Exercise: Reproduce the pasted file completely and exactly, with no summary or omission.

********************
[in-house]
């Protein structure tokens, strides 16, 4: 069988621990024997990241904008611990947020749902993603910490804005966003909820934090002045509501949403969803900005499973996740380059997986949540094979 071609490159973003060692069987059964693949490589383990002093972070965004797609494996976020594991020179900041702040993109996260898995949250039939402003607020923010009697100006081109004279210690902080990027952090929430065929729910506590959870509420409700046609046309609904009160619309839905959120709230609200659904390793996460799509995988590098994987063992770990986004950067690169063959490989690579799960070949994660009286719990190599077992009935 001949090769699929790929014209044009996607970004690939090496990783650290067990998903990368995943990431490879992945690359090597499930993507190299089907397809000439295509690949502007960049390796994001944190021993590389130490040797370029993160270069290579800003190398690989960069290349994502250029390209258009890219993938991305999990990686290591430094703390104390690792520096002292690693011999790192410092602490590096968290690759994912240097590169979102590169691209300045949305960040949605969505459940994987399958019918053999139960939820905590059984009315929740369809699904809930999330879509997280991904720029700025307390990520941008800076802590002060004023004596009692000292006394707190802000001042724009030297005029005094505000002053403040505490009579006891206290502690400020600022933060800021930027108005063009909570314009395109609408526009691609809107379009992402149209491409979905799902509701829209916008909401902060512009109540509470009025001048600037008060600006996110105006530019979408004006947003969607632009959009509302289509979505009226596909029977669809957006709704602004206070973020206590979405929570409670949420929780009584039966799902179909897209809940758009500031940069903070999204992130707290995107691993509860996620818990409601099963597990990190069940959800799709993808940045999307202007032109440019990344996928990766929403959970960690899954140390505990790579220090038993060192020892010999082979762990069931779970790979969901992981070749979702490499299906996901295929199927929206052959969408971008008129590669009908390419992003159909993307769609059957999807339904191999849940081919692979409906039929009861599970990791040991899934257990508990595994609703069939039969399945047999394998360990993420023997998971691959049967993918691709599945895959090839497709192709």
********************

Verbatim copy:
[in-house]
């Protein structure tokens, strides 16, 4: 069988621990024997990241904008611990947020749902993603910490804005966003909820934090002045509501949403969803900005499973996740380059997986949540094979 071609490159973003060692069987059964693949490589383990002093972070965004797609494996976020594991020179900041702040993109996260898995949250039939402003607020923010009697100006081109004279210690902080990027952090929430065929729910506590959870509420409700046609046309609904009160619309839905959120709230609200659904390793996460799509995988590098994987063992770990986004950067690169063959490989690579799960070949994660009286719990190599077992009935 001949090769699929790929014209044009996607970004690939090496990783650290067990998903990368995943990431490879992945690359090597499930993507190299089907397809000439295509690949502007960049390796994001944190021993590389130490040797370029993160270069290579800003190398690989960069290349994502250029390209258009890219993938991305999990990686290591430094703390104390690792520096002292690693011999790192410092602490590096968290690759994912240097590169979102590169691209300045949305960040949605969505459940994987399958019918053999139960939820905590059984009315929740369809699904809930999330879509997280991904720029700025307390990520941008800076802590002060004023004596009692000292006394707190802000001042724009030297005029005094505000002053403040505490009579006891206290502690400020600022933060800021930027108005063009909570314009395109609408526009691609809107379009992402149209491409979905799902509701829209916008909401902060512009109540509470009025001048600037008060600006996110105006530019979408004006947003969607632009959009509302289509979505009226596909029977669809957006709704602004206070973020206590979405929570409670949420929780009584039966799902179909897209809940758009500031940069903070999204992130707290995107691993509860996620818990409601099963597990990190069940959800799709993808940045999307202007032109440019990344996928990766929403959970960690899954140390505990790579220090038993060192020892010999082979762990069931779970790979969901992981070749979702490499299906996901295929199927929206052959969408971008008129590669009908390419992003159909993307769609059957999807339904191999849940081919692979409906039929009861599970990791040991899934257990508990595994609703069939039969399945047999394998360990993420023997998971691959049967993918691709599945895959090839497709192709």